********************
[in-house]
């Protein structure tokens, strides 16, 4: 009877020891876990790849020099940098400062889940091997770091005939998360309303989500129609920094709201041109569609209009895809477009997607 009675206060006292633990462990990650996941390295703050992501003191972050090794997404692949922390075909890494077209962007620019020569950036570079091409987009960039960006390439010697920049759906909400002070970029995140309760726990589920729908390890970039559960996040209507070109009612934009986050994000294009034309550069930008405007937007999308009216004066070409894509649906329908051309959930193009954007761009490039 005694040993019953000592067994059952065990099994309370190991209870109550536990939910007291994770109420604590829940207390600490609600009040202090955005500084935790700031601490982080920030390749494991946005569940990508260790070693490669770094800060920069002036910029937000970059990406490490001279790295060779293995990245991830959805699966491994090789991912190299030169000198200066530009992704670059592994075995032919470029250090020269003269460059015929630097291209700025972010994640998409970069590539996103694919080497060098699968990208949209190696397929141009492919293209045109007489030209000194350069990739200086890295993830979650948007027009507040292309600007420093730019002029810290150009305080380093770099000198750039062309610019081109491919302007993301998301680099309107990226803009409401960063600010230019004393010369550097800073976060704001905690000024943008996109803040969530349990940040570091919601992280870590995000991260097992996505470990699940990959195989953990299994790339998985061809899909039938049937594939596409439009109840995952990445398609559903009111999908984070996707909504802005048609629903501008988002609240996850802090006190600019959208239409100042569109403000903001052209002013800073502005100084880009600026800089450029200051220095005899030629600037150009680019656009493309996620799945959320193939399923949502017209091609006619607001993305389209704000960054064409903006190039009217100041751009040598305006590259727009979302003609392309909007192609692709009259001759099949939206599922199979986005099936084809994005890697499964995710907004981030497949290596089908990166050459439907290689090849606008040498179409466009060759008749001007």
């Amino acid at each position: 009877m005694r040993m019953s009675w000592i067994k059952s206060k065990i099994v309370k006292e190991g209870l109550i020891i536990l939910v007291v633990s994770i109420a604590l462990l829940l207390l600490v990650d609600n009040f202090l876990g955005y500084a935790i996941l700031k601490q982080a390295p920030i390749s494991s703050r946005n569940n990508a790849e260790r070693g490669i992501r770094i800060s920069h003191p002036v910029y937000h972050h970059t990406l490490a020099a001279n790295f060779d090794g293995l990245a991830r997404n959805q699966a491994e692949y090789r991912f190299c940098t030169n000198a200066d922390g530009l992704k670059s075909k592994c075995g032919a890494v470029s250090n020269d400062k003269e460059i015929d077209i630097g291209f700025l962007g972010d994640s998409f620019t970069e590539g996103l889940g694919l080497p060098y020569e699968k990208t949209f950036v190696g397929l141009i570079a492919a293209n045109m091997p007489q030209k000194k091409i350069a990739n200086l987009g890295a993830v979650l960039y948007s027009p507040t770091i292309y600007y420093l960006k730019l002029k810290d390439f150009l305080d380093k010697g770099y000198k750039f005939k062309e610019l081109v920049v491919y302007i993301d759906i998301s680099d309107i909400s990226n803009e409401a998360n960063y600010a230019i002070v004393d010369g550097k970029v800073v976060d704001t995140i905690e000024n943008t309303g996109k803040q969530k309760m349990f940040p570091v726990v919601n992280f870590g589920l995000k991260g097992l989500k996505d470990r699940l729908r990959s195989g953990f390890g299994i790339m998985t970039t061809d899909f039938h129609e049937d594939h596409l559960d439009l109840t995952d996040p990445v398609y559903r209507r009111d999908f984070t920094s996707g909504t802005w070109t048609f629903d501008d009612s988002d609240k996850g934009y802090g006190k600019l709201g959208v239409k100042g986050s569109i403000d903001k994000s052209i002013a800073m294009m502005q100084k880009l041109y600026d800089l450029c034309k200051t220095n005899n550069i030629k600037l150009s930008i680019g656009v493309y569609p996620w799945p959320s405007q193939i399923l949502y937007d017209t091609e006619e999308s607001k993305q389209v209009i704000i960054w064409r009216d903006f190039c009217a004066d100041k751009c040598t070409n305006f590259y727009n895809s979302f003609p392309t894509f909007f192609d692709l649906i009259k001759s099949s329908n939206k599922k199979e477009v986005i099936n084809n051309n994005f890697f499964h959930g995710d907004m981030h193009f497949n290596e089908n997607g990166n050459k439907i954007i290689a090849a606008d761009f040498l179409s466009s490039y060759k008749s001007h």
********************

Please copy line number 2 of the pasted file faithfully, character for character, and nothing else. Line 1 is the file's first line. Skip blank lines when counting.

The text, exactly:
């Protein structure tokens, strides 16, 4: 009877020891876990790849020099940098400062889940091997770091005939998360309303989500129609920094709201041109569609209009895809477009997607 009675206060006292633990462990990650996941390295703050992501003191972050090794997404692949922390075909890494077209962007620019020569950036570079091409987009960039960006390439010697920049759906909400002070970029995140309760726990589920729908390890970039559960996040209507070109009612934009986050994000294009034309550069930008405007937007999308009216004066070409894509649906329908051309959930193009954007761009490039 005694040993019953000592067994059952065990099994309370190991209870109550536990939910007291994770109420604590829940207390600490609600009040202090955005500084935790700031601490982080920030390749494991946005569940990508260790070693490669770094800060920069002036910029937000970059990406490490001279790295060779293995990245991830959805699966491994090789991912190299030169000198200066530009992704670059592994075995032919470029250090020269003269460059015929630097291209700025972010994640998409970069590539996103694919080497060098699968990208949209190696397929141009492919293209045109007489030209000194350069990739200086890295993830979650948007027009507040292309600007420093730019002029810290150009305080380093770099000198750039062309610019081109491919302007993301998301680099309107990226803009409401960063600010230019004393010369550097800073976060704001905690000024943008996109803040969530349990940040570091919601992280870590995000991260097992996505470990699940990959195989953990299994790339998985061809899909039938049937594939596409439009109840995952990445398609559903009111999908984070996707909504802005048609629903501008988002609240996850802090006190600019959208239409100042569109403000903001052209002013800073502005100084880009600026800089450029200051220095005899030629600037150009680019656009493309996620799945959320193939399923949502017209091609006619607001993305389209704000960054064409903006190039009217100041751009040598305006590259727009979302003609392309909007192609692709009259001759099949939206599922199979986005099936084809994005890697499964995710907004981030497949290596089908990166050459439907290689090849606008040498179409466009060759008749001007």